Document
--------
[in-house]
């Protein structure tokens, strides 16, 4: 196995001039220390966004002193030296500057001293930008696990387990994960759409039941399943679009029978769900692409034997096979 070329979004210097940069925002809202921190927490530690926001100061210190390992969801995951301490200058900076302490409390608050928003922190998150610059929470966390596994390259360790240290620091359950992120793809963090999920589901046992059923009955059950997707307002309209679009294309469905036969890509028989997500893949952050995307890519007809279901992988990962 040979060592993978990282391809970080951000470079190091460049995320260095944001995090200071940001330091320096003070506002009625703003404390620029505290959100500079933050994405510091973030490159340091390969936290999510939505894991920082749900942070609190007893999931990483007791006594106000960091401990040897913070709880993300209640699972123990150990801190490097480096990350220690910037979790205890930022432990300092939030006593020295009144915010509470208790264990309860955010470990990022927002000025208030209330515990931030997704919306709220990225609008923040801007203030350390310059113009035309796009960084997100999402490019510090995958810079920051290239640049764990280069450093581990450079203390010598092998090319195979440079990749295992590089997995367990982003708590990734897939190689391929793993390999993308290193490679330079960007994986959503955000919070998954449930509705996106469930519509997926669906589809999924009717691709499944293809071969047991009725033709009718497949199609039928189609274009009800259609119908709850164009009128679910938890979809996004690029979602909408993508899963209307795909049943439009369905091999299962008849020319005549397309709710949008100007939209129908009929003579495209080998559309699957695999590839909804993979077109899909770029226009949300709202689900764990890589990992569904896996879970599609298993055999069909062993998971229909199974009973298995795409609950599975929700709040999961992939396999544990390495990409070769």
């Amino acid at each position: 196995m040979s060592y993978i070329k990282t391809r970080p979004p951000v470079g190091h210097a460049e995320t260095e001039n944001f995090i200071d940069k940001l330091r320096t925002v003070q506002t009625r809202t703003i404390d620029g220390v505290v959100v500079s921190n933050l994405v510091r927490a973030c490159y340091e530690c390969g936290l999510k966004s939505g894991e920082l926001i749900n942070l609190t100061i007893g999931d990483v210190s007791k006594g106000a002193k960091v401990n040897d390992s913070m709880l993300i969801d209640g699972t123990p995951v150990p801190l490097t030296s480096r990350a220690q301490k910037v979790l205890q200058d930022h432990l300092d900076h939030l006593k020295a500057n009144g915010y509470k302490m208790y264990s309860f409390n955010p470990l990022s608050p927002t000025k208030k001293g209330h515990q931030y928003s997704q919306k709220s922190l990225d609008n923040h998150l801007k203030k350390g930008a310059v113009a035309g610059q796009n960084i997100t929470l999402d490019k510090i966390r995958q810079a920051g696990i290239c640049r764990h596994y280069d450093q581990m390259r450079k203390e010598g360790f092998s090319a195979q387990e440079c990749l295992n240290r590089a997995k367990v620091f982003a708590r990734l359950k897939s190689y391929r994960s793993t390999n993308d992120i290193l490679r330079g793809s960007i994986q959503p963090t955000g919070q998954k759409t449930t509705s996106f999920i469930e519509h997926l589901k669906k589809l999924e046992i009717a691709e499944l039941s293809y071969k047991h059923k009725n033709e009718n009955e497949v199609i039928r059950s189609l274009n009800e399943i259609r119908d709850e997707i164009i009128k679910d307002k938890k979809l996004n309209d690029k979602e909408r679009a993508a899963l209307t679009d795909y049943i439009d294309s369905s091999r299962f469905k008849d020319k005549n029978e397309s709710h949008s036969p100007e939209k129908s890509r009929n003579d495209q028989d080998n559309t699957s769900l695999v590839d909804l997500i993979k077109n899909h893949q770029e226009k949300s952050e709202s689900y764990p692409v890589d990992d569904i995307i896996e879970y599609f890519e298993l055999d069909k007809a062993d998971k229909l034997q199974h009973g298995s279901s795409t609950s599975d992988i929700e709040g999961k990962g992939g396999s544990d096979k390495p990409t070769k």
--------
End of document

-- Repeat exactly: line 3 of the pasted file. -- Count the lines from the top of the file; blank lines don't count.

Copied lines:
């Amino acid at each position: 196995m040979s060592y993978i070329k990282t391809r970080p979004p951000v470079g190091h210097a460049e995320t260095e001039n944001f995090i200071d940069k940001l330091r320096t925002v003070q506002t009625r809202t703003i404390d620029g220390v505290v959100v500079s921190n933050l994405v510091r927490a973030c490159y340091e530690c390969g936290l999510k966004s939505g894991e920082l926001i749900n942070l609190t100061i007893g999931d990483v210190s007791k006594g106000a002193k960091v401990n040897d390992s913070m709880l993300i969801d209640g699972t123990p995951v150990p801190l490097t030296s480096r990350a220690q301490k910037v979790l205890q200058d930022h432990l300092d900076h939030l006593k020295a500057n009144g915010y509470k302490m208790y264990s309860f409390n955010p470990l990022s608050p927002t000025k208030k001293g209330h515990q931030y928003s997704q919306k709220s922190l990225d609008n923040h998150l801007k203030k350390g930008a310059v113009a035309g610059q796009n960084i997100t929470l999402d490019k510090i966390r995958q810079a920051g696990i290239c640049r764990h596994y280069d450093q581990m390259r450079k203390e010598g360790f092998s090319a195979q387990e440079c990749l295992n240290r590089a997995k367990v620091f982003a708590r990734l359950k897939s190689y391929r994960s793993t390999n993308d992120i290193l490679r330079g793809s960007i994986q959503p963090t955000g919070q998954k759409t449930t509705s996106f999920i469930e519509h997926l589901k669906k589809l999924e046992i009717a691709e499944l039941s293809y071969k047991h059923k009725n033709e009718n009955e497949v199609i039928r059950s189609l274009n009800e399943i259609r119908d709850e997707i164009i009128k679910d307002k938890k979809l996004n309209d690029k979602e909408r679009a993508a899963l209307t679009d795909y049943i439009d294309s369905s091999r299962f469905k008849d020319k005549n029978e397309s709710h949008s036969p100007e939209k129908s890509r009929n003579d495209q028989d080998n559309t699957s769900l695999v590839d909804l997500i993979k077109n899909h893949q770029e226009k949300s952050e709202s689900y764990p692409v890589d990992d569904i995307i896996e879970y599609f890519e298993l055999d069909k007809a062993d998971k229909l034997q199974h009973g298995s279901s795409t609950s599975d992988i929700e709040g999961k990962g992939g396999s544990d096979k390495p990409t070769k």